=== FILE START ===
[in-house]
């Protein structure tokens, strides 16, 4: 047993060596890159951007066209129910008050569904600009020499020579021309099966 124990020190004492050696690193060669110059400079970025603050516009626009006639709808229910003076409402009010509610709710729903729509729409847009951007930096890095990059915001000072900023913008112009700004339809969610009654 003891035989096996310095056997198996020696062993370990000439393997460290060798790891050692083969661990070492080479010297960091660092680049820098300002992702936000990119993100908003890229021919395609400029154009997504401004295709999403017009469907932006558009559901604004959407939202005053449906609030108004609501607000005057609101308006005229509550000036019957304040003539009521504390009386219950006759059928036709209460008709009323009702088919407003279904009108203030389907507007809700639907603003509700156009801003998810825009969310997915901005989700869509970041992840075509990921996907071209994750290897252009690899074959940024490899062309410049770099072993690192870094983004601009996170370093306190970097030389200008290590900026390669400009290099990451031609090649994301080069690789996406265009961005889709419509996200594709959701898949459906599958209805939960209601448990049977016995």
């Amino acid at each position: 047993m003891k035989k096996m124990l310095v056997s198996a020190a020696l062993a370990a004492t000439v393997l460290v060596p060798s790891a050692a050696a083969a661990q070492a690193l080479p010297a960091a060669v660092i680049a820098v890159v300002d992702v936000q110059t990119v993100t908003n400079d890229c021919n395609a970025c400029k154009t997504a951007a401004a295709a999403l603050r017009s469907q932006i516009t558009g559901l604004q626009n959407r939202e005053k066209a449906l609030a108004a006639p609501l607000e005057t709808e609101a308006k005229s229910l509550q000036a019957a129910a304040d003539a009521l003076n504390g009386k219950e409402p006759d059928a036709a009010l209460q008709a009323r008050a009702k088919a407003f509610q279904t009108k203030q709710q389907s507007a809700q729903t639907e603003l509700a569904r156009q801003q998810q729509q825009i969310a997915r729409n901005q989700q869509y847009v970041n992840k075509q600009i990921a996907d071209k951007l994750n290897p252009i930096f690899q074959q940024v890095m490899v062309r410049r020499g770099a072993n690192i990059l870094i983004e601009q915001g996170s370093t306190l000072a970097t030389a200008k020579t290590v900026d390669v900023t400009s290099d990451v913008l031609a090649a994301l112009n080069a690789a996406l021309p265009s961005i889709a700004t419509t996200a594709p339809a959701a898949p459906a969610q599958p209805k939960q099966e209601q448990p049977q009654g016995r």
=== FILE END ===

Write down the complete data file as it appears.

[in-house]
């Protein structure tokens, strides 16, 4: 047993060596890159951007066209129910008050569904600009020499020579021309099966 124990020190004492050696690193060669110059400079970025603050516009626009006639709808229910003076409402009010509610709710729903729509729409847009951007930096890095990059915001000072900023913008112009700004339809969610009654 003891035989096996310095056997198996020696062993370990000439393997460290060798790891050692083969661990070492080479010297960091660092680049820098300002992702936000990119993100908003890229021919395609400029154009997504401004295709999403017009469907932006558009559901604004959407939202005053449906609030108004609501607000005057609101308006005229509550000036019957304040003539009521504390009386219950006759059928036709209460008709009323009702088919407003279904009108203030389907507007809700639907603003509700156009801003998810825009969310997915901005989700869509970041992840075509990921996907071209994750290897252009690899074959940024490899062309410049770099072993690192870094983004601009996170370093306190970097030389200008290590900026390669400009290099990451031609090649994301080069690789996406265009961005889709419509996200594709959701898949459906599958209805939960209601448990049977016995």
């Amino acid at each position: 047993m003891k035989k096996m124990l310095v056997s198996a020190a020696l062993a370990a004492t000439v393997l460290v060596p060798s790891a050692a050696a083969a661990q070492a690193l080479p010297a960091a060669v660092i680049a820098v890159v300002d992702v936000q110059t990119v993100t908003n400079d890229c021919n395609a970025c400029k154009t997504a951007a401004a295709a999403l603050r017009s469907q932006i516009t558009g559901l604004q626009n959407r939202e005053k066209a449906l609030a108004a006639p609501l607000e005057t709808e609101a308006k005229s229910l509550q000036a019957a129910a304040d003539a009521l003076n504390g009386k219950e409402p006759d059928a036709a009010l209460q008709a009323r008050a009702k088919a407003f509610q279904t009108k203030q709710q389907s507007a809700q729903t639907e603003l509700a569904r156009q801003q998810q729509q825009i969310a997915r729409n901005q989700q869509y847009v970041n992840k075509q600009i990921a996907d071209k951007l994750n290897p252009i930096f690899q074959q940024v890095m490899v062309r410049r020499g770099a072993n690192i990059l870094i983004e601009q915001g996170s370093t306190l000072a970097t030389a200008k020579t290590v900026d390669v900023t400009s290099d990451v913008l031609a090649a994301l112009n080069a690789a996406l021309p265009s961005i889709a700004t419509t996200a594709p339809a959701a898949p459906a969610q599958p209805k939960q099966e209601q448990p049977q009654g016995r």